Monday Over Coffee: "Indelible"

Published May 6, 2024 by Greg Funderburk

Back in the second grade as Mother’s Day approached, our art teacher gave each of us a lump of ceramic clay to shape, to form, to mold into an animal figure to give to our mothers for the upcoming holiday. I decided on bear cub shape.

After the sculpting—and I use that term loosely—the clay figures were taken to the school’s kiln—the location of which was undisclosed for obvious reasons—to undergo a mysterious firing process. A few days later, our creations were returned to us to paint, to glaze, and then returned to the kiln again for finishing.

The next week, when we filed into art class, our figures were set up along a long sill underneath a window where I discovered, much to my displeasure, that the figure I’d created was more shapeless blob than bear cub. My solution was to call it an abstract and get on with the gift wrapping process. Then, on Mother’s Day, though I was painfully aware it wasn’t my best work, I presented it to my mother. Being my mother, she smiled warmly and gave me a hug, pronouncing it the best paperweight she’d ever received.

A year later, now in the third grade, as Mother’s Day approached again, I vowed this time things would be different. Fortunately, instead of lumps of clay, we third graders received white plastic plates that we were instructed to decorate with colored markers. We each drew a picture on the plate, then along the top wrote out a special Mother’s Day message to our moms. Bent over mine in terrific concentration, I finished my picture, then scribbled out in big bold letters the words: “I love you, Mom. Happy Mother’s Day!”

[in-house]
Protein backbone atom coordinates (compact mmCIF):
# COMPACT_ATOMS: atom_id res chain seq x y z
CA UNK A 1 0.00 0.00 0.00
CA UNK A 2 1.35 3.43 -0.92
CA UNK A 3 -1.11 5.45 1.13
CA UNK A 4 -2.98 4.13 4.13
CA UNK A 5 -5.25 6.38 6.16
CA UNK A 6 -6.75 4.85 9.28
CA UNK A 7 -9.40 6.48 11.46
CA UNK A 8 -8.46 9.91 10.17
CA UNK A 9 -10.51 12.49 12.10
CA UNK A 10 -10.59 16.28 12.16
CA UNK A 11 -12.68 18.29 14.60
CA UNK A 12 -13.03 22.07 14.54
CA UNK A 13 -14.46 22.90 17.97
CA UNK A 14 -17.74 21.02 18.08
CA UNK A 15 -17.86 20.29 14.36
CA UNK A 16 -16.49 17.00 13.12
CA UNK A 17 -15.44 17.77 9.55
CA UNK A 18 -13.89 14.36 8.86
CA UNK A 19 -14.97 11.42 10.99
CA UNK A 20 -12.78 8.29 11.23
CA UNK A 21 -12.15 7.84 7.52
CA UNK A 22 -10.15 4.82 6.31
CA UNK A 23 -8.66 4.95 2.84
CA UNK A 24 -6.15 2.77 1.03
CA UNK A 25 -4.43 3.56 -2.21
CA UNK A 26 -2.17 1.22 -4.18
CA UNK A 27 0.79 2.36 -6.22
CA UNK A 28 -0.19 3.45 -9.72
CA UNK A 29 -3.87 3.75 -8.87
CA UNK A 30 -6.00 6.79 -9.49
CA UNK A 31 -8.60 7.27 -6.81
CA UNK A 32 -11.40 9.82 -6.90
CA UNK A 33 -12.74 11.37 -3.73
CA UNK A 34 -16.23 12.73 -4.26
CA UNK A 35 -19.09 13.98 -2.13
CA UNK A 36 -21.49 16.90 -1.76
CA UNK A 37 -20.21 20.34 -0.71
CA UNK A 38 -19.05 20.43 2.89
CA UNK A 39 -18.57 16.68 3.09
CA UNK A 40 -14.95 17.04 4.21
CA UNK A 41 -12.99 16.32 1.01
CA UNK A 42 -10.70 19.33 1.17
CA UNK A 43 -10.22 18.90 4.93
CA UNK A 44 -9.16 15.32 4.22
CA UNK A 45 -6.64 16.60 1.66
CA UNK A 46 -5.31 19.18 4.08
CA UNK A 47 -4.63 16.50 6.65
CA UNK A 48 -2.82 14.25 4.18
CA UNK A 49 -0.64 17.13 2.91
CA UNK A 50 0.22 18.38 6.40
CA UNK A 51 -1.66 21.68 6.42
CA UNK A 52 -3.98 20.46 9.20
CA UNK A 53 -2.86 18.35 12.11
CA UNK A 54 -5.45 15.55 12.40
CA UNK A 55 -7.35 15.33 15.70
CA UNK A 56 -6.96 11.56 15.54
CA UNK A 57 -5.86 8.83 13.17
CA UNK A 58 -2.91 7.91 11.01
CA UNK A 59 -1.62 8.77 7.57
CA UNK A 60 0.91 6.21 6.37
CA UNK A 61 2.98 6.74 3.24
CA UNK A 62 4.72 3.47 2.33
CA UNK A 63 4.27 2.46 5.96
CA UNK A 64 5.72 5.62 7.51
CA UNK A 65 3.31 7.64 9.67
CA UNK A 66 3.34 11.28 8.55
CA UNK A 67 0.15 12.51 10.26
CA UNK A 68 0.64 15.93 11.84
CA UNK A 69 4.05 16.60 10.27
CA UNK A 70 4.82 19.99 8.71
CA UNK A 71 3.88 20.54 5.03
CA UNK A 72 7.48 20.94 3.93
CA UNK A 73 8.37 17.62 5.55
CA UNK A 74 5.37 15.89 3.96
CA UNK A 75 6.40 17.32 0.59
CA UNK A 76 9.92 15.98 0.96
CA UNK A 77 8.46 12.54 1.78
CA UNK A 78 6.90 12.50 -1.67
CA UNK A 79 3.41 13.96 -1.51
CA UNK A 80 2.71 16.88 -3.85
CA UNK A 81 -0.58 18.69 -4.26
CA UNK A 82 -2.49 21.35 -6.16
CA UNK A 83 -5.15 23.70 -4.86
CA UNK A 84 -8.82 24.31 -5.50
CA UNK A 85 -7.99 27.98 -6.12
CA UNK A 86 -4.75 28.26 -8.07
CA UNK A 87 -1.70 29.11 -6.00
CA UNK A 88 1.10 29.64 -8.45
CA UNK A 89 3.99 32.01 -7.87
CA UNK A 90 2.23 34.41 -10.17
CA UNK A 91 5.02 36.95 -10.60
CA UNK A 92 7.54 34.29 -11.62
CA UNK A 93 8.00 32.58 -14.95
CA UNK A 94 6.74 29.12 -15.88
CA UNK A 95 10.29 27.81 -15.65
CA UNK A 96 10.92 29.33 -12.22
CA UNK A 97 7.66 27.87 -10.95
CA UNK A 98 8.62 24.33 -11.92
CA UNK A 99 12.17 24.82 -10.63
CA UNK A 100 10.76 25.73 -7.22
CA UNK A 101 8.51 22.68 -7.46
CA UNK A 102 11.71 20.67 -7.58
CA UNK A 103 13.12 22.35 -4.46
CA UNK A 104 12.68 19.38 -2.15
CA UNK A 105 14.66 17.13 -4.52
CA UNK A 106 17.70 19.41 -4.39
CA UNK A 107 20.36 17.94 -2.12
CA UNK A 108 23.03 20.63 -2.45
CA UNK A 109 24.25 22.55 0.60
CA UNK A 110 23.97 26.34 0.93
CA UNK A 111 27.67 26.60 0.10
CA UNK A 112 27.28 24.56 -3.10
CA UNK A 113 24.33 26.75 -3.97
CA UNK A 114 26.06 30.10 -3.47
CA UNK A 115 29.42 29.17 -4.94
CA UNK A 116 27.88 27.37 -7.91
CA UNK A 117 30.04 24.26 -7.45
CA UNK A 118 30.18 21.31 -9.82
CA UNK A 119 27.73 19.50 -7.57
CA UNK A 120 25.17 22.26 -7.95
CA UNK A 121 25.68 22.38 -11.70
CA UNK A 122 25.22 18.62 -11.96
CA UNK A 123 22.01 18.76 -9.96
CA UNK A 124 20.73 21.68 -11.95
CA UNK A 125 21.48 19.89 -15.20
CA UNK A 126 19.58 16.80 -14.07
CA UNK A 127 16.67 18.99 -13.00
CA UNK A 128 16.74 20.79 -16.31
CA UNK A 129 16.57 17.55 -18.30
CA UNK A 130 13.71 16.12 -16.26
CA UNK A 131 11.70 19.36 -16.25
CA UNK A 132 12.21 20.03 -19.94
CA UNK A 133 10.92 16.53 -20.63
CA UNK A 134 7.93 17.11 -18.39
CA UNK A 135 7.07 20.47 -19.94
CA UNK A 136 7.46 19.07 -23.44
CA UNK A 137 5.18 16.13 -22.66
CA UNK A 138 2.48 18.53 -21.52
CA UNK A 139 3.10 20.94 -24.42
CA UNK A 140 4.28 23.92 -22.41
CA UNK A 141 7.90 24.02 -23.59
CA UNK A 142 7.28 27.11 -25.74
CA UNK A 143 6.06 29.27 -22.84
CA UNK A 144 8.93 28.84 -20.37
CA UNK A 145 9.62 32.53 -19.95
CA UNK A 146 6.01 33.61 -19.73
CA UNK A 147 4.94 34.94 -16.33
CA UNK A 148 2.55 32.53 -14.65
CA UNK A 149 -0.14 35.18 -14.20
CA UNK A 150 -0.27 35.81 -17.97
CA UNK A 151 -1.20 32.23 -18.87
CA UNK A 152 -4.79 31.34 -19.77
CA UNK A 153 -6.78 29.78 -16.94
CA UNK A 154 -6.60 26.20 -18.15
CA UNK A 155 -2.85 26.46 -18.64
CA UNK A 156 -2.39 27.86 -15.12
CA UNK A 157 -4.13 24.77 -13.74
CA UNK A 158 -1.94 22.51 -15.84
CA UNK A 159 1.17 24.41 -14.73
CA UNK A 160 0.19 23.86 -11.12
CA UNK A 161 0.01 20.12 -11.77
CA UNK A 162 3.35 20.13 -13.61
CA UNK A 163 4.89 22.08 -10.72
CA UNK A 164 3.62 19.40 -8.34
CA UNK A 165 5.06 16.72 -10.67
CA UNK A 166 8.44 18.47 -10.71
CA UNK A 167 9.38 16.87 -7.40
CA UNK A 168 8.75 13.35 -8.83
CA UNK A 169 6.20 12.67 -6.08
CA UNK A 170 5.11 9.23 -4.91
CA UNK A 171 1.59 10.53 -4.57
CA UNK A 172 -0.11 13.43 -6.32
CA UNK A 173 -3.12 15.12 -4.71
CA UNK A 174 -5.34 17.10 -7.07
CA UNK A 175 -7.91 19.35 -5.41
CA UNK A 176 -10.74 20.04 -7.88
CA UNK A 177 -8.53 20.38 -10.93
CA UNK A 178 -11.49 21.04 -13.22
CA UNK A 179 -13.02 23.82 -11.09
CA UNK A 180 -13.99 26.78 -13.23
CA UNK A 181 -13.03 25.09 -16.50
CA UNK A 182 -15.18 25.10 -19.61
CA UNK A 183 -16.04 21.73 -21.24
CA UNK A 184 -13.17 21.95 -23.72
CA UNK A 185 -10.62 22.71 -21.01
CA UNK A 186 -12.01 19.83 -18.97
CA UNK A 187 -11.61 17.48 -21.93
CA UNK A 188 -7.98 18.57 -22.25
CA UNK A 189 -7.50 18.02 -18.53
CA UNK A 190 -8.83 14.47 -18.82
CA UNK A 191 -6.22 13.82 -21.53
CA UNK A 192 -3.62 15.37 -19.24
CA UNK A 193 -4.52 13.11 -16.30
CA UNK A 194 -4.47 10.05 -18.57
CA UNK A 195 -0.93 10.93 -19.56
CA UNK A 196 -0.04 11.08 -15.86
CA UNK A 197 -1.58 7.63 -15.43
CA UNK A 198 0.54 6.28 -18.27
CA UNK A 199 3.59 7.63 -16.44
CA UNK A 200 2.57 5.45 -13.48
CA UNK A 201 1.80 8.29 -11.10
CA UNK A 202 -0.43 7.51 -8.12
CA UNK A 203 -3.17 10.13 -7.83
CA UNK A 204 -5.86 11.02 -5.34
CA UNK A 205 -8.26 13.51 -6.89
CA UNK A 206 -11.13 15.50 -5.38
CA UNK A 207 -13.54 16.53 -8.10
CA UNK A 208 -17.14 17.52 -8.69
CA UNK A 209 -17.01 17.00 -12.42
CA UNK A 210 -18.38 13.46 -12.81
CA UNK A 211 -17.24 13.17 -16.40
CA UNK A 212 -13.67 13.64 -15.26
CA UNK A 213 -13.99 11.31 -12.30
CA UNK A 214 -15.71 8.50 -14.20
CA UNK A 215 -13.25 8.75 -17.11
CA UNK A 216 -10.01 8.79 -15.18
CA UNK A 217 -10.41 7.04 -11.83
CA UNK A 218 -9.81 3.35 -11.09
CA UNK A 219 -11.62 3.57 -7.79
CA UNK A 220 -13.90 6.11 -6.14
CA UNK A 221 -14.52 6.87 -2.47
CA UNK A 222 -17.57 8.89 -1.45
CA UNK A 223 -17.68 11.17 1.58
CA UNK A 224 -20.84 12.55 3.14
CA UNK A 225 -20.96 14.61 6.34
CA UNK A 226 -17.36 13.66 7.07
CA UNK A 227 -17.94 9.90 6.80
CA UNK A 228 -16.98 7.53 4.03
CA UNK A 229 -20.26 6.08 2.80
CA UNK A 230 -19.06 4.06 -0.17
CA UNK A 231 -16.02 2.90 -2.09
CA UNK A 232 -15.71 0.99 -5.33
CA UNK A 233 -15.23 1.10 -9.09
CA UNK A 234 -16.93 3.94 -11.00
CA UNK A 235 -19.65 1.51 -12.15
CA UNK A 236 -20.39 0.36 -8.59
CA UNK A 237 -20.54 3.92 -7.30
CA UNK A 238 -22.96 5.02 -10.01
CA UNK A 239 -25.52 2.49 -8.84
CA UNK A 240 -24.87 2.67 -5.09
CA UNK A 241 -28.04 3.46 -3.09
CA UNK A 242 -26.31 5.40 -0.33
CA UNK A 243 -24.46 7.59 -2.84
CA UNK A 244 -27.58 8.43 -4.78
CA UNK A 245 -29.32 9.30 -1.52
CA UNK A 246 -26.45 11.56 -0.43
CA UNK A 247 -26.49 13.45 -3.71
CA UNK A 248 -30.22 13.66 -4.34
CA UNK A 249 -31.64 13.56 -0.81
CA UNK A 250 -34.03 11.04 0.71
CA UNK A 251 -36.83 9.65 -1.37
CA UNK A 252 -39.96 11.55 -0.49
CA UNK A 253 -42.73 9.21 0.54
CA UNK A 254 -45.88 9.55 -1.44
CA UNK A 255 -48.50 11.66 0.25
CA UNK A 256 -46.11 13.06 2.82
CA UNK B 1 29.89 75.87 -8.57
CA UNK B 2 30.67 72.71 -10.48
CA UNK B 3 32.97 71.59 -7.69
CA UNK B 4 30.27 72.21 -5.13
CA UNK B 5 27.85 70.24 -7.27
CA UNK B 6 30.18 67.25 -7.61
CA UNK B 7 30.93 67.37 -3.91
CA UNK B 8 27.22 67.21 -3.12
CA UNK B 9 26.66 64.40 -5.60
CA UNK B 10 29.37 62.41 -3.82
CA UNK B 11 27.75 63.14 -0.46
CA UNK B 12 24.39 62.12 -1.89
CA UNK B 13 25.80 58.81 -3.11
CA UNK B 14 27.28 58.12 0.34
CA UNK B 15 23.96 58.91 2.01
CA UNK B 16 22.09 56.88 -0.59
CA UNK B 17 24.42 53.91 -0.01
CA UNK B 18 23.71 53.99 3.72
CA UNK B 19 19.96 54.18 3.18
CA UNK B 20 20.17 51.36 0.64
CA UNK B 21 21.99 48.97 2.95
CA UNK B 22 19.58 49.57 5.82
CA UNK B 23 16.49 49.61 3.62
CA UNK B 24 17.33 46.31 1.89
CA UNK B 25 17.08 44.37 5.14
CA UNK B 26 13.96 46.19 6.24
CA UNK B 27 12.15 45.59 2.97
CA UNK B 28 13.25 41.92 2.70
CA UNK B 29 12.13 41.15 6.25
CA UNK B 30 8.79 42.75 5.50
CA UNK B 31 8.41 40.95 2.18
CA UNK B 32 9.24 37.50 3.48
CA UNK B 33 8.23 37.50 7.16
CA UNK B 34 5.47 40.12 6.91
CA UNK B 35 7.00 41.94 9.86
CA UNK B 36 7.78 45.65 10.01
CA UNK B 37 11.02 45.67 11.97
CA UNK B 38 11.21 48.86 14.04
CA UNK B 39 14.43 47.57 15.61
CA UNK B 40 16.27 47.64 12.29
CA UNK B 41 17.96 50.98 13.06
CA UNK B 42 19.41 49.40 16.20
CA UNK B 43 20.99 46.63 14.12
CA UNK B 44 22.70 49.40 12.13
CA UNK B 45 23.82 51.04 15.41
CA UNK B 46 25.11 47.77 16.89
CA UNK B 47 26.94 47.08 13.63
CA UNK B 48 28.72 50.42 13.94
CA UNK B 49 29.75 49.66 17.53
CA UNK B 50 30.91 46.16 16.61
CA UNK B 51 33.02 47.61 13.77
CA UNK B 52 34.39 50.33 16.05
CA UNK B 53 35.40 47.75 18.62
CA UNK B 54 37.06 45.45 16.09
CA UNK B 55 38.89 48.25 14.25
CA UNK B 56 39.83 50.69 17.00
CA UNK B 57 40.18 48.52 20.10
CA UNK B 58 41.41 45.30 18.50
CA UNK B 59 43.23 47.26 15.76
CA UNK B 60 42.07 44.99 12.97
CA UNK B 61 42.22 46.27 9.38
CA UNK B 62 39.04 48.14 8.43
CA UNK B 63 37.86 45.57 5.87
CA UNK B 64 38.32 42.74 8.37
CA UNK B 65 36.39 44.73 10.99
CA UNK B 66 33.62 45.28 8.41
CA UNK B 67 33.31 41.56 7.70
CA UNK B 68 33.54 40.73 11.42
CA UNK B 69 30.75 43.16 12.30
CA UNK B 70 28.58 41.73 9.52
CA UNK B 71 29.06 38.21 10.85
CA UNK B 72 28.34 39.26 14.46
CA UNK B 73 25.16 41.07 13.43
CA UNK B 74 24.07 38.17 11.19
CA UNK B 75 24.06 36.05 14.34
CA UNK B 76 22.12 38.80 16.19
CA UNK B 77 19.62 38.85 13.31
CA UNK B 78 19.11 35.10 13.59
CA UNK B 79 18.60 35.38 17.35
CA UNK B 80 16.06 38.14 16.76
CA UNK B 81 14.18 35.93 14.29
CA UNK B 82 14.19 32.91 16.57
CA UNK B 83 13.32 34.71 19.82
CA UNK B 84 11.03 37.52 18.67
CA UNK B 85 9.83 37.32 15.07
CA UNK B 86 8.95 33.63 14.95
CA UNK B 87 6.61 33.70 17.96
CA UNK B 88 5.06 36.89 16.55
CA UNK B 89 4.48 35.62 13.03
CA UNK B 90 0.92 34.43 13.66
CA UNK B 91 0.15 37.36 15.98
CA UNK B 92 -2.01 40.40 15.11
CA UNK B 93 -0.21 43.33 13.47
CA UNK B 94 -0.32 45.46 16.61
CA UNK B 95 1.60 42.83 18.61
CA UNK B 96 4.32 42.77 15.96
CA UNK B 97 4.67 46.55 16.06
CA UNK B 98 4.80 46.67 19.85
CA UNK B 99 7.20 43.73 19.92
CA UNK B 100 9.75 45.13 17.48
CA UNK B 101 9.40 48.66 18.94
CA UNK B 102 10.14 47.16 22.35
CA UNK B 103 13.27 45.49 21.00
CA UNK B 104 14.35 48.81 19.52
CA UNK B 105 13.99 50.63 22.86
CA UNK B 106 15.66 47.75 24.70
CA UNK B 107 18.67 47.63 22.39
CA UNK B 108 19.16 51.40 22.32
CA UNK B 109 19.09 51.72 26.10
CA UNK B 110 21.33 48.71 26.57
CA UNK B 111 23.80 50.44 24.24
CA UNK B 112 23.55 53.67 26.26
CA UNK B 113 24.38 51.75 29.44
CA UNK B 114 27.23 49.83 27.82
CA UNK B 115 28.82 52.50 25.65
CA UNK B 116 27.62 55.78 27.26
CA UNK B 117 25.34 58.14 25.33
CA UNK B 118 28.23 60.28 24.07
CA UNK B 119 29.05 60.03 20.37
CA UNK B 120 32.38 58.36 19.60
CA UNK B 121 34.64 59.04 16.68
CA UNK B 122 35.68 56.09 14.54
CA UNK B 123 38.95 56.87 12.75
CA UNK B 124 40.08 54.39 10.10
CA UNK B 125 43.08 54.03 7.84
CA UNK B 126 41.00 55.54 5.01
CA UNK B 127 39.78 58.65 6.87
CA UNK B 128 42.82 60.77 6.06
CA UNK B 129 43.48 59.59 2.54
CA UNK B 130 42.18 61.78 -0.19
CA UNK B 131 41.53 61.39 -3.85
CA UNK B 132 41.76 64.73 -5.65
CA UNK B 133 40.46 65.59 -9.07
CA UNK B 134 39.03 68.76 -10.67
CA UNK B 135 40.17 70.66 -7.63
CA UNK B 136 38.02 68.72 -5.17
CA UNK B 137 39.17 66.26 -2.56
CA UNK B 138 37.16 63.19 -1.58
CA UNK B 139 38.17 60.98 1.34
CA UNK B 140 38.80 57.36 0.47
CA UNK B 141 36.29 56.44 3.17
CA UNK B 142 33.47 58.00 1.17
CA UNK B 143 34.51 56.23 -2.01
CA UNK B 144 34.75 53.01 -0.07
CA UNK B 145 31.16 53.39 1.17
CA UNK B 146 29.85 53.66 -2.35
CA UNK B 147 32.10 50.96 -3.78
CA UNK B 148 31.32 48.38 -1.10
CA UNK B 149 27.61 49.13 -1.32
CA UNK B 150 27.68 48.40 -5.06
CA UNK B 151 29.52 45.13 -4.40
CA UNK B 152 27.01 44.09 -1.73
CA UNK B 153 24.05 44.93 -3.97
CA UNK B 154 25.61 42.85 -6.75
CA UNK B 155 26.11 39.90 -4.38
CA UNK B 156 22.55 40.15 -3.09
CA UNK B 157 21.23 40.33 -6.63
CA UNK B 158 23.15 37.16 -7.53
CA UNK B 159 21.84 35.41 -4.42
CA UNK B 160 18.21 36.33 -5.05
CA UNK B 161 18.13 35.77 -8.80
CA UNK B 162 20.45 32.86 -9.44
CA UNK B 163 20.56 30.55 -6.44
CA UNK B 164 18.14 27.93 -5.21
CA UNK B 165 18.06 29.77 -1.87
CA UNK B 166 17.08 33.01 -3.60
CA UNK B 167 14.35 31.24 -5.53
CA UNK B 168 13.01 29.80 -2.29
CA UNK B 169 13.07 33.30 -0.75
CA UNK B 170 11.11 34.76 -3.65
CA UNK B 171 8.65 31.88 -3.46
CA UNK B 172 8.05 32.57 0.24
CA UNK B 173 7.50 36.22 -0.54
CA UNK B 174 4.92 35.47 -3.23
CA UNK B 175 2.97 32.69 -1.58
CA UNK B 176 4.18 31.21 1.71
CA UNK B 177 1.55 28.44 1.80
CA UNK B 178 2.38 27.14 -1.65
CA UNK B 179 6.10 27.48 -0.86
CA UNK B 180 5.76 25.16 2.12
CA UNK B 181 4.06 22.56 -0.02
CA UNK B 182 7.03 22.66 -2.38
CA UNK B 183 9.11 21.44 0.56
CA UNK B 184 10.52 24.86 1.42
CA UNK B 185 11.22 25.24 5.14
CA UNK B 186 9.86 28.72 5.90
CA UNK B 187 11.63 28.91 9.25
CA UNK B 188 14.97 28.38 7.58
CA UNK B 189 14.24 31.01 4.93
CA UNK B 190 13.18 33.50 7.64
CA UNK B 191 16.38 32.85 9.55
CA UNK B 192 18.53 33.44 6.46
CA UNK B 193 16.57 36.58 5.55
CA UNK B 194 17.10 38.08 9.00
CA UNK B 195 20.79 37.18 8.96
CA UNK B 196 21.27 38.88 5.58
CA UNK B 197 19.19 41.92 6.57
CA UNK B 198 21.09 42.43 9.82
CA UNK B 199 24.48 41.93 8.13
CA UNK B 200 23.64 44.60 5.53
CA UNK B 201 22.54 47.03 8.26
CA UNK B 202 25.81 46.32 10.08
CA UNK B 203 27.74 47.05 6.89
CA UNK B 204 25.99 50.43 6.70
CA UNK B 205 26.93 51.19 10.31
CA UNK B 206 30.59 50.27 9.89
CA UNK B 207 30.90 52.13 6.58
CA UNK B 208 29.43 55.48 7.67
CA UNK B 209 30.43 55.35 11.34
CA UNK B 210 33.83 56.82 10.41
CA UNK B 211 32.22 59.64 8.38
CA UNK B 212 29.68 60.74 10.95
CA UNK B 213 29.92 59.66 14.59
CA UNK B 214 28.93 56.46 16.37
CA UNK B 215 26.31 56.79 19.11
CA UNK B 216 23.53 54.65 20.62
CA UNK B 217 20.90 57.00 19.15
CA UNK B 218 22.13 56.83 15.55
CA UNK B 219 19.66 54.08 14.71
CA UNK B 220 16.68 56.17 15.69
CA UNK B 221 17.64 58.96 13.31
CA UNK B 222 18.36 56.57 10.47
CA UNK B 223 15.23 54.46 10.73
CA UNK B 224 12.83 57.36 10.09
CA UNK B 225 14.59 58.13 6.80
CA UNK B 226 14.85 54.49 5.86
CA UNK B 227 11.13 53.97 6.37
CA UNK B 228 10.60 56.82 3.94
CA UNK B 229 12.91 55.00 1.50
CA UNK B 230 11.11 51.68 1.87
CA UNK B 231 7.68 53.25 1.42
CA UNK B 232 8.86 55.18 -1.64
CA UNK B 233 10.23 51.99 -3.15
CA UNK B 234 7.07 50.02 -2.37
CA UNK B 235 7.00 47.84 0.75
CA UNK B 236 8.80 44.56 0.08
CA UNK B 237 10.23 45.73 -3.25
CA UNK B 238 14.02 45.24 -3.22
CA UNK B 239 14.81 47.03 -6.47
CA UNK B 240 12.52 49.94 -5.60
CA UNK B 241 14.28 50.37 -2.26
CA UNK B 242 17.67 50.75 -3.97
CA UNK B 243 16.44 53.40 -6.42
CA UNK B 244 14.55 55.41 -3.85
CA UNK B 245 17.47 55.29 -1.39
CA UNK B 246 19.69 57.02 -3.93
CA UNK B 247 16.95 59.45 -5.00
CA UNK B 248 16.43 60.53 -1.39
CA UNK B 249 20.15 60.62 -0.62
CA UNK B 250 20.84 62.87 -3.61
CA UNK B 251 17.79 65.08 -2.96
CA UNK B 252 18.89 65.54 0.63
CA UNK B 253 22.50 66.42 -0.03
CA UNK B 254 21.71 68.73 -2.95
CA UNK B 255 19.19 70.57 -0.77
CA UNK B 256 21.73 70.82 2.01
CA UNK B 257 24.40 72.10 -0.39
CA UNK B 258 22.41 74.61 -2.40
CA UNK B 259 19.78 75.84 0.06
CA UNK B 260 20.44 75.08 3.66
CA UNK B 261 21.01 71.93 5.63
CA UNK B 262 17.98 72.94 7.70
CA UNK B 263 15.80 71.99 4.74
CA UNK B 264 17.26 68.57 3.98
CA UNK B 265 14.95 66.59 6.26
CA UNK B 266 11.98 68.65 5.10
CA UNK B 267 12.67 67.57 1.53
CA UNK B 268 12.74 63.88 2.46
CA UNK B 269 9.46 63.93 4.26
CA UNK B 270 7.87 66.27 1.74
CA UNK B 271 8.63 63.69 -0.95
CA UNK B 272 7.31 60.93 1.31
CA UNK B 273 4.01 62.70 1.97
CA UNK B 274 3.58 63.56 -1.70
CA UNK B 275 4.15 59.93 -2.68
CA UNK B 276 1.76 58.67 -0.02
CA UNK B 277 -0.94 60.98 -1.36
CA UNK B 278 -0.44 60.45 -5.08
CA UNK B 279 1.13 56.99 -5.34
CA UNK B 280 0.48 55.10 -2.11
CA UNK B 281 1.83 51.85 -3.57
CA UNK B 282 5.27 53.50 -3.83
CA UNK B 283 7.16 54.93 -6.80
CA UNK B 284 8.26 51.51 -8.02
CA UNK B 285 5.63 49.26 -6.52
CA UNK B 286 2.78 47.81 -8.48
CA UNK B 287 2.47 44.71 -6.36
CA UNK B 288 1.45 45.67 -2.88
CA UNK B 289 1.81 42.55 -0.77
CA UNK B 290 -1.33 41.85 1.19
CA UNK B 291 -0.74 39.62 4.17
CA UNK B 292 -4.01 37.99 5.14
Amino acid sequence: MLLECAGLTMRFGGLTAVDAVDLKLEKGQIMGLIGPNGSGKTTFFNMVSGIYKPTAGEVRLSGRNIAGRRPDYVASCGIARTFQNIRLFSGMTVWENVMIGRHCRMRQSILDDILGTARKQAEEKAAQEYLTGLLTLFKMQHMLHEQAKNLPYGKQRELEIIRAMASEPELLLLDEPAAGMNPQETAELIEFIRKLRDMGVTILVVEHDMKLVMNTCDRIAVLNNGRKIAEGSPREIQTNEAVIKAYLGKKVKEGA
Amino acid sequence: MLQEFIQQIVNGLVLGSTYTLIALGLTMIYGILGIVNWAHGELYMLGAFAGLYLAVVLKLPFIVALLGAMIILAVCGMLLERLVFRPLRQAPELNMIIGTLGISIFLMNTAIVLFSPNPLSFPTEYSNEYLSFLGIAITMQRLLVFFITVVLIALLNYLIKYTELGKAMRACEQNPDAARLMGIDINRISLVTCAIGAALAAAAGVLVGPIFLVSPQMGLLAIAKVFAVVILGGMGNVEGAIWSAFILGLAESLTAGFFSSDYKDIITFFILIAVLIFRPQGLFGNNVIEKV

The teacher then took up our plates to spray each one with a noxious aerosol material to seal in the pictures we’d drawn and the messages we’d written. As was the case with the ceramics the year before, when we returned to class later that week, we found our plates lined up along the window sill. The drawings now unalterable, the words indelible, we collected them, wrapped them up, and took them home for Mother’s Day.

Especially excited about my effort this year, I proudly presented my Mother’s Day gift to my mom, hoping to put the paperweight debacle behind us. But as my mother unwrapped her gift, her face took on a brief look that was strangely reminiscent of the year before. She thanked me, giving me a warm hug again. It was only then that I noticed that my plate read not “Happy Mother’s Day!” but “Happy Moter’s Day!” 

From then on, our family, instead of wishing Mom a Happy Mother’s Day each year, wished her a Happy Moter’s Day. Nevertheless, my mother kept the plate up in a prominent place in the kitchen, a ledge right above the sink, not to forever remind me of my mistake but because she enjoyed her gift, even though I was clearly spelling well below my grade level. The fact that the plate stayed right there for many years despite the spelling miscue expressed to me in a most indelible way not only her love for me but the beautiful grace she always seemed to embody. That is to say, through her actions, I truly felt how she felt about me.

Perhaps this week is a time you’ll consider the indelible marks your mother has left or is leaving upon you. These marks are often memorably wonderful as was the Mother’s Day experience I remember. However, it must be acknowledged this isn’t everyone’s experience. Mother’s Day can be painful to many—perhaps because some of our mothers have passed away or perhaps because some of our mothers brought certain unfortunate or lasting injuries to us somehow. That is, many of us carry sorrowful scars rather than marks of beauty due to the complicated nature of these relationships. Or, and this is probably not uncommon, we might feel many things all at once about our mothers. 

But the one thing we can probably all agree on is that the closer we are to another person, the more opportunity we have to give shape to their lives. And if this is true, and I’m convinced it is, we ought to always be thinking ahead about the impact we have on those closest to us and resolve that, as far as we are able, the marks we’ll leave on one another won’t be regrettable scars but lasting traces of indelible beauty and grace. Let us find ways to express our love and affection to one other in ways that can be truly and memorably felt. 

God—May I be an agent of Your indelible love. Amen.